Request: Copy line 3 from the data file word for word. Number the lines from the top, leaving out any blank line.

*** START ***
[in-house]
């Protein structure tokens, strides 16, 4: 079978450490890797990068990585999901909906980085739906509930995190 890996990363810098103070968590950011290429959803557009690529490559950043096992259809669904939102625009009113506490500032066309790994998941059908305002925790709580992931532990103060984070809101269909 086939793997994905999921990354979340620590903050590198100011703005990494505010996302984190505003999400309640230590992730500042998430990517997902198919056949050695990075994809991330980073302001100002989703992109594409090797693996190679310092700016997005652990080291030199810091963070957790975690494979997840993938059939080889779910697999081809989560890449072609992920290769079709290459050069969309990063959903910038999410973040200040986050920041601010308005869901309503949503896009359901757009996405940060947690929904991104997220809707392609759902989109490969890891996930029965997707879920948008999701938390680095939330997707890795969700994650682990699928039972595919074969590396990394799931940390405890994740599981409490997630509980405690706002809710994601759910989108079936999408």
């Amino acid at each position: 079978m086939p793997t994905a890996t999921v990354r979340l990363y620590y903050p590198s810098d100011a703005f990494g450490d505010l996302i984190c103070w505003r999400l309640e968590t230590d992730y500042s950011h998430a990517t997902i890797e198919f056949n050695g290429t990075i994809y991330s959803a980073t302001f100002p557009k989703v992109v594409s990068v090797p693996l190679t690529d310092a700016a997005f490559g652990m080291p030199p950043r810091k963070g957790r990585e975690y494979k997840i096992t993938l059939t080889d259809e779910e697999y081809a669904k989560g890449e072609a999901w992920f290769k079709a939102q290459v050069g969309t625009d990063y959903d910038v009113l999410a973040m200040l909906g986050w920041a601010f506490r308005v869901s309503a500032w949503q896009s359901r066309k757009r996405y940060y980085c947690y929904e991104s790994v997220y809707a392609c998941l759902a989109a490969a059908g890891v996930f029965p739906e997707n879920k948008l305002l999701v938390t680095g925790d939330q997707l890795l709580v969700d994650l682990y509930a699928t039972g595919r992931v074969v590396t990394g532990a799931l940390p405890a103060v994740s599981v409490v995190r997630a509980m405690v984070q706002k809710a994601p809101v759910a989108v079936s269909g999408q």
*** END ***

């Amino acid at each position: 079978m086939p793997t994905a890996t999921v990354r979340l990363y620590y903050p590198s810098d100011a703005f990494g450490d505010l996302i984190c103070w505003r999400l309640e968590t230590d992730y500042s950011h998430a990517t997902i890797e198919f056949n050695g290429t990075i994809y991330s959803a980073t302001f100002p557009k989703v992109v594409s990068v090797p693996l190679t690529d310092a700016a997005f490559g652990m080291p030199p950043r810091k963070g957790r990585e975690y494979k997840i096992t993938l059939t080889d259809e779910e697999y081809a669904k989560g890449e072609a999901w992920f290769k079709a939102q290459v050069g969309t625009d990063y959903d910038v009113l999410a973040m200040l909906g986050w920041a601010f506490r308005v869901s309503a500032w949503q896009s359901r066309k757009r996405y940060y980085c947690y929904e991104s790994v997220y809707a392609c998941l759902a989109a490969a059908g890891v996930f029965p739906e997707n879920k948008l305002l999701v938390t680095g925790d939330q997707l890795l709580v969700d994650l682990y509930a699928t039972g595919r992931v074969v590396t990394g532990a799931l940390p405890a103060v994740s599981v409490v995190r997630a509980m405690v984070q706002k809710a994601p809101v759910a989108v079936s269909g999408q």